Every year I look forward to our annual regional Midwest Meeting, as it is a great venue for the most recent swine nutrition research. I was not disappointed this year, as there were many interesting papers presented. However, I was disheartened to hear discussions, feedback, or “buzz” surrounding “over-branding” of presentations this year. As a member of the allied industry and a relatively seasoned presenter at ASAS meetings, I feel that we could be sending the wrong message to our future scientists. Furthermore, is this “over-branding” message creating distrust among consumers?

    I have been trained and reminded yearly as a presenter not to over-brand my presentations, especially since I work in the allied industry. The rationale for this is that scientific meetings are for unbiased reporting of the facts. Science is already scrutinized and not trusted. “In science we trust…up to a point” by Adam Rutherford (The Guardian, August 22, 2015) points out how easy it is for people to mistrust data as ‘We are fed fudgings, misunderstandings, errors and fabrications every day.’ The author goes on to state that science can still be trusted for now, but there still is need for reform.


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  • Shadow
    Jun
    03
    Western Section elections


    June 3, 2016 – Western Section Members: For the 2016-2017 election cycle, the Western Section must fill positions for 1) Secretary-Treasurer, 2) WSASAS Representative to the National Board and 3) Western Section Graduate Director.

    This year’s candidates are:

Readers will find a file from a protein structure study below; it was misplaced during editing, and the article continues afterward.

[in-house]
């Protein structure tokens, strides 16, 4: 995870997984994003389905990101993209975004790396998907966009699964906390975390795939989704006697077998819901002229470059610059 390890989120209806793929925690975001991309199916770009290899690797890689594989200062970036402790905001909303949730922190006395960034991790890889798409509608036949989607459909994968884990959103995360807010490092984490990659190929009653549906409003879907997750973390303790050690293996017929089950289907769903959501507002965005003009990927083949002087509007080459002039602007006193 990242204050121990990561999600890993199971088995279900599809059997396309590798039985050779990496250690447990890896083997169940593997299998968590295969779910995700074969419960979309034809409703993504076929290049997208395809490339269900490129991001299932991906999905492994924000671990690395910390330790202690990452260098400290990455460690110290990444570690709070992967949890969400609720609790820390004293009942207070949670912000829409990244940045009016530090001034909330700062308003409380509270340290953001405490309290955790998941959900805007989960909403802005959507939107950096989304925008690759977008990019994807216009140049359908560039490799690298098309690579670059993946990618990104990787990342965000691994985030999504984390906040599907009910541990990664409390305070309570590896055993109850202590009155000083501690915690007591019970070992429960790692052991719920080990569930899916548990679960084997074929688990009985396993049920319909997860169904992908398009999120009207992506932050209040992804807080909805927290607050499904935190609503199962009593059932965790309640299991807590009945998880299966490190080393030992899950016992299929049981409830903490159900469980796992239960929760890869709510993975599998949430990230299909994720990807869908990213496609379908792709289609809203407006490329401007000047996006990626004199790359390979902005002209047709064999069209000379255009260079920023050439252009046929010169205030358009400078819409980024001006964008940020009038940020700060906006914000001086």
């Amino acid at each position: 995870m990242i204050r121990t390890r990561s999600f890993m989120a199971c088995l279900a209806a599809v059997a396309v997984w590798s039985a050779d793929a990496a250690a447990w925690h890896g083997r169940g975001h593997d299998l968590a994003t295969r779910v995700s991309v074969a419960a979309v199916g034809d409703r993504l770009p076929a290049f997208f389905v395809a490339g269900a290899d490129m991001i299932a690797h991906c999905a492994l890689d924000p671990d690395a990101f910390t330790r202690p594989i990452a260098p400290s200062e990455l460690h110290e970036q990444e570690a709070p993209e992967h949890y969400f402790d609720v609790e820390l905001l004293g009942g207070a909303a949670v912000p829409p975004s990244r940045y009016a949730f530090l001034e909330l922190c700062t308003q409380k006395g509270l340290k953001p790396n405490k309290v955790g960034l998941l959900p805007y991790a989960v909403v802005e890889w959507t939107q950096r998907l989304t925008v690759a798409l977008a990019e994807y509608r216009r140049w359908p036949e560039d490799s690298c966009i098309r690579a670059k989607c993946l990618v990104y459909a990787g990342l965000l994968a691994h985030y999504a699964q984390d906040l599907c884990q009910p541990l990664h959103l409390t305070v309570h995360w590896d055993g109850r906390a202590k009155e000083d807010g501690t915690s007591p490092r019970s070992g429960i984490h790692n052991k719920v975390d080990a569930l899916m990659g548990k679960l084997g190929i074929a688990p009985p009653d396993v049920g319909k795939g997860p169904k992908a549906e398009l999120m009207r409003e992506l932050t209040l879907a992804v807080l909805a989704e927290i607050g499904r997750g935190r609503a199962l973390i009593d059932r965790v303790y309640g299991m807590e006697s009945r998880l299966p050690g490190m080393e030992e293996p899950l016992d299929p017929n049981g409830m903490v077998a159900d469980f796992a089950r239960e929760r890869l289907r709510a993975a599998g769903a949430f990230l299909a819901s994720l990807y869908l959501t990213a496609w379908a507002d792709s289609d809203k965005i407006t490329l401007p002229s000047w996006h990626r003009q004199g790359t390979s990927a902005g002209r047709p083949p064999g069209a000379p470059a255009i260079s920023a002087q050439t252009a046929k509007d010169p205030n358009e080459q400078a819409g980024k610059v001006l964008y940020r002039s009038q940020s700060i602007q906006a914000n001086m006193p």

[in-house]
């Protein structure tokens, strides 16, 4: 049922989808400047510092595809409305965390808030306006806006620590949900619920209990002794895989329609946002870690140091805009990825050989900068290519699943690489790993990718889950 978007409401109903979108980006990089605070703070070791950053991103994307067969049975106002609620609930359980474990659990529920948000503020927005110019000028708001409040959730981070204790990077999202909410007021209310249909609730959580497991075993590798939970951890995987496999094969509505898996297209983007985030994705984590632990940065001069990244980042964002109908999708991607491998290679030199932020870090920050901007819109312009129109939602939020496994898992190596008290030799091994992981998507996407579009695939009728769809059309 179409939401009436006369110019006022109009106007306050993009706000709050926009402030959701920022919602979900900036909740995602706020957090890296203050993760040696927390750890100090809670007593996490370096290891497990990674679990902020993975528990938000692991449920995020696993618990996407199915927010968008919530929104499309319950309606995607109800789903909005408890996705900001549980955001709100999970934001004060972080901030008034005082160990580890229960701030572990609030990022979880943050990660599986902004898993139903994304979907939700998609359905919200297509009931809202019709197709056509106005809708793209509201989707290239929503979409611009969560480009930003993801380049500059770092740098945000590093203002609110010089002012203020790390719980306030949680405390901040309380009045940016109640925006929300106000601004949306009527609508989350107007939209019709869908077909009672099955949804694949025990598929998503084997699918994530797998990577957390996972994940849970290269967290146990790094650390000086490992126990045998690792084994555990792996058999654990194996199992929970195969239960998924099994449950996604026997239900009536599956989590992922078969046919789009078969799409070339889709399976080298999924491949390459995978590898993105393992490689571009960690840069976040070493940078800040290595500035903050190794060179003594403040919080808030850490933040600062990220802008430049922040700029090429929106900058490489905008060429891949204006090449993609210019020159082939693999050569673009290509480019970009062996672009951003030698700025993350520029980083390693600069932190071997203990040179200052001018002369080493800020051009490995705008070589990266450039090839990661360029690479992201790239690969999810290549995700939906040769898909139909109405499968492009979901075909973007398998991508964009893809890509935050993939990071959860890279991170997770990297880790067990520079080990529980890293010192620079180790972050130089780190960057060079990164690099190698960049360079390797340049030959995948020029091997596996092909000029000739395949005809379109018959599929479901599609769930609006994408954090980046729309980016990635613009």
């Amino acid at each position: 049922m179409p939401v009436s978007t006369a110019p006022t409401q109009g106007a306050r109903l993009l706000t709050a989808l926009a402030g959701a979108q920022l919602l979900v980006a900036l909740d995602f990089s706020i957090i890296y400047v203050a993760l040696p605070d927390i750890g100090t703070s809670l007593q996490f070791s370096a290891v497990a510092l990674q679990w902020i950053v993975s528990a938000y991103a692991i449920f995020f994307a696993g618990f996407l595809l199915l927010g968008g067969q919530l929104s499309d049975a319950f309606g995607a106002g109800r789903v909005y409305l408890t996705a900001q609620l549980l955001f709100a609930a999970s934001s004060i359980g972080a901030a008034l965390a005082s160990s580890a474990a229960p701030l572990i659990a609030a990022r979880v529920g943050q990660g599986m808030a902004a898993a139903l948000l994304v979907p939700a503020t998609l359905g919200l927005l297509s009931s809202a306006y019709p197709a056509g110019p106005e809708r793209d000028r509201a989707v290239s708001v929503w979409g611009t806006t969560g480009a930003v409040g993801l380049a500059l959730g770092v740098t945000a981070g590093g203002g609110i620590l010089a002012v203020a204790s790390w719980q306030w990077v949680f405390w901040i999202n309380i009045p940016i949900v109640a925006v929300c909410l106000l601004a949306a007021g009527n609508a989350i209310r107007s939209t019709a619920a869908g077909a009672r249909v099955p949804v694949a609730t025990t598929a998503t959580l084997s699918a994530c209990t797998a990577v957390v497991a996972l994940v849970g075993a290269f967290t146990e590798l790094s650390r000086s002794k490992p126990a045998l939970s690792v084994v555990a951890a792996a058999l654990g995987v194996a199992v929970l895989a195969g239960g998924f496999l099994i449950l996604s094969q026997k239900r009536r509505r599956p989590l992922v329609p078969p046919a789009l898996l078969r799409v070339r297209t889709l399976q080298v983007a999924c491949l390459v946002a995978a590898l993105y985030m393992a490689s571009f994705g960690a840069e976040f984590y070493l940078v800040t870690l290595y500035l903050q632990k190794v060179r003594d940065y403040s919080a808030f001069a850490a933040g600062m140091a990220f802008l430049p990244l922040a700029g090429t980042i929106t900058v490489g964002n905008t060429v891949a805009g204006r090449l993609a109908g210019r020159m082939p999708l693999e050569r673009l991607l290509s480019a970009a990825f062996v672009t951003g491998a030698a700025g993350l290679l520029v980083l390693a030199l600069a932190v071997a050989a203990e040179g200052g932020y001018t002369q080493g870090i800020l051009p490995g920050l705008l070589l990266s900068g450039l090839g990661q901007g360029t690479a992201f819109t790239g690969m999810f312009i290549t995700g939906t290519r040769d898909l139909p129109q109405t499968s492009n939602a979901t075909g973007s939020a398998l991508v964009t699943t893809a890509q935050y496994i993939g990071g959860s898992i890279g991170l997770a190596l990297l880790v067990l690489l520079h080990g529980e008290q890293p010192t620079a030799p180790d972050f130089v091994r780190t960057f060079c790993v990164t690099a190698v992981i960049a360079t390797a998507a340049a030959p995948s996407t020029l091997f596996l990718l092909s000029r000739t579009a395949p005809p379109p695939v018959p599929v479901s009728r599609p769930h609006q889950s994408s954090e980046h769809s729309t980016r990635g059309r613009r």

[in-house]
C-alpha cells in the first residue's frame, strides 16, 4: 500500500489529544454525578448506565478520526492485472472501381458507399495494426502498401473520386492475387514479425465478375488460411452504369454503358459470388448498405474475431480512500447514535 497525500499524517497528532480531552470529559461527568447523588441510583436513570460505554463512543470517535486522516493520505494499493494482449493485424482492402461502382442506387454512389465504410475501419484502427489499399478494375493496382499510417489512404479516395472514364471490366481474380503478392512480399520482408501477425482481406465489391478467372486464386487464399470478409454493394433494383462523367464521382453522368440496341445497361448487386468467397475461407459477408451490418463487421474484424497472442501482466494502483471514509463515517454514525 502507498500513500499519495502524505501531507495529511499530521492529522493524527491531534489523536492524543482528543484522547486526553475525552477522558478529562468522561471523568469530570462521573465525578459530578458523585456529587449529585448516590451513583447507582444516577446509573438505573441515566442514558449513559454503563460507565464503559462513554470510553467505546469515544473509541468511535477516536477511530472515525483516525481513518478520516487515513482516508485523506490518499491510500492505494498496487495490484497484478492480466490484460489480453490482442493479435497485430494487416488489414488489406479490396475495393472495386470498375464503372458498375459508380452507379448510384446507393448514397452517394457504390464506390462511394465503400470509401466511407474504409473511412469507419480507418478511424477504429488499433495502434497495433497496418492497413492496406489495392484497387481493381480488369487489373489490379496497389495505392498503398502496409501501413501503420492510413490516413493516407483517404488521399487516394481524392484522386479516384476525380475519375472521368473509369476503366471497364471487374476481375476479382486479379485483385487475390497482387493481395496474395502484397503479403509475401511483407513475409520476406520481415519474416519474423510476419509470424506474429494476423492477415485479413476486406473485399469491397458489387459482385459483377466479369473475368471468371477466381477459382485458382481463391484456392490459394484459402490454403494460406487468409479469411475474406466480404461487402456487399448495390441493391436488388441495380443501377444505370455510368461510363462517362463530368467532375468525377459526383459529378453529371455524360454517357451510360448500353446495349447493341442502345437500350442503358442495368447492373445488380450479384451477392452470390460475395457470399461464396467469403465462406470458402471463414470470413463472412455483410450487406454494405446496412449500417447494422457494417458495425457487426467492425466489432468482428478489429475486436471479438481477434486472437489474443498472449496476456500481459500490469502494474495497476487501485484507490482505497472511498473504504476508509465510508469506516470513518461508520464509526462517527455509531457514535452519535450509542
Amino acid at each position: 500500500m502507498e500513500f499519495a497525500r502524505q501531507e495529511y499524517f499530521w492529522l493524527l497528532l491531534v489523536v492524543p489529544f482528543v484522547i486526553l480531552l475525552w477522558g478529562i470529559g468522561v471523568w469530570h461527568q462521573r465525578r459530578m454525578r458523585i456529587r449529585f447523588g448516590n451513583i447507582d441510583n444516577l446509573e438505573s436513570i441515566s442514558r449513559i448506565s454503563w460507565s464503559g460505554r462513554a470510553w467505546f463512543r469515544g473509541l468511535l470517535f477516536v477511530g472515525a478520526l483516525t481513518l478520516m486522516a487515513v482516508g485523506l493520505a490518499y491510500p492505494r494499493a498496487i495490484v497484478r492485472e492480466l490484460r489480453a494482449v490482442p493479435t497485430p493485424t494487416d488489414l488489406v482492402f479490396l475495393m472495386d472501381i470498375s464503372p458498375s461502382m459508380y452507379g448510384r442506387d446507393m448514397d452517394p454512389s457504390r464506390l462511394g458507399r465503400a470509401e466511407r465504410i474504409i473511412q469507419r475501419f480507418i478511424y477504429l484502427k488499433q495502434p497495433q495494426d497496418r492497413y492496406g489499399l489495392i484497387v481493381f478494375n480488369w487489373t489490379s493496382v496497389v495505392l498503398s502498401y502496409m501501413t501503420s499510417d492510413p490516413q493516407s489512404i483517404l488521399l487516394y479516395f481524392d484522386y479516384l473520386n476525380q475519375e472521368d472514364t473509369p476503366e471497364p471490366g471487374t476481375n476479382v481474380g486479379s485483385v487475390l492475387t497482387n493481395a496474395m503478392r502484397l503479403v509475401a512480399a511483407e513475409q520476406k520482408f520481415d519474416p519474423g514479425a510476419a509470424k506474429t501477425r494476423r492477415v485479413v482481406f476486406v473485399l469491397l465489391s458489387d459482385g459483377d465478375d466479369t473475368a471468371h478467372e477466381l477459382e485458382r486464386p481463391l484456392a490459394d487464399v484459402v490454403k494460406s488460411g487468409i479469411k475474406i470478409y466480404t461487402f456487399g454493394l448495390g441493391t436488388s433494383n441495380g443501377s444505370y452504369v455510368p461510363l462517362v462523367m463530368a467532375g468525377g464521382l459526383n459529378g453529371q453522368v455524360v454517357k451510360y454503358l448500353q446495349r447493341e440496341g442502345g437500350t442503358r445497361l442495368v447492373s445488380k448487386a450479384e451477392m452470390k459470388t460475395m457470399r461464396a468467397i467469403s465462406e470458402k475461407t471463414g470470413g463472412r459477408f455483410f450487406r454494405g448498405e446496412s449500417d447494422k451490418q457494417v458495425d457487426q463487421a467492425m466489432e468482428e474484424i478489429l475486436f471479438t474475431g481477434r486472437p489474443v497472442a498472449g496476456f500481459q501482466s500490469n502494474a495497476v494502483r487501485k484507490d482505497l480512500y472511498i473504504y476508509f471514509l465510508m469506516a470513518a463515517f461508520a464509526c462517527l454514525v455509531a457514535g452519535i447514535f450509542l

Secretary -Treasurer – Dr. Kimberly Vonnahme (to serve a four-year term, which includes one year as Secretary-Treasurer, one year as President-Elect, one year as President, and one year as Past President)

    Western Section Representative to the National Board – Dr. Glenn Duff and Dr. Scott Lake (one candidate to serve a three-year term)


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  • Shadow
    Jun
    02
    Tips for making a successful e-Poster




    You will submit your e-Poster as a PowerPoint file. However, you should not treat it as a linear PowerPoint presentation. The e-Poster technology allows you to design a poster that is interactive and more in-depth.

    During the design process, you are allowed to include multiple slides. In the example provided here, the first slide provides links that lead to other slides which contain supporting data, such as graphs. The e-Poster technology also allows you to embed videos, animations, images, url links, and more. That means your finished product is a nonlinear, interactive, and more in-depth way of showcasing your research.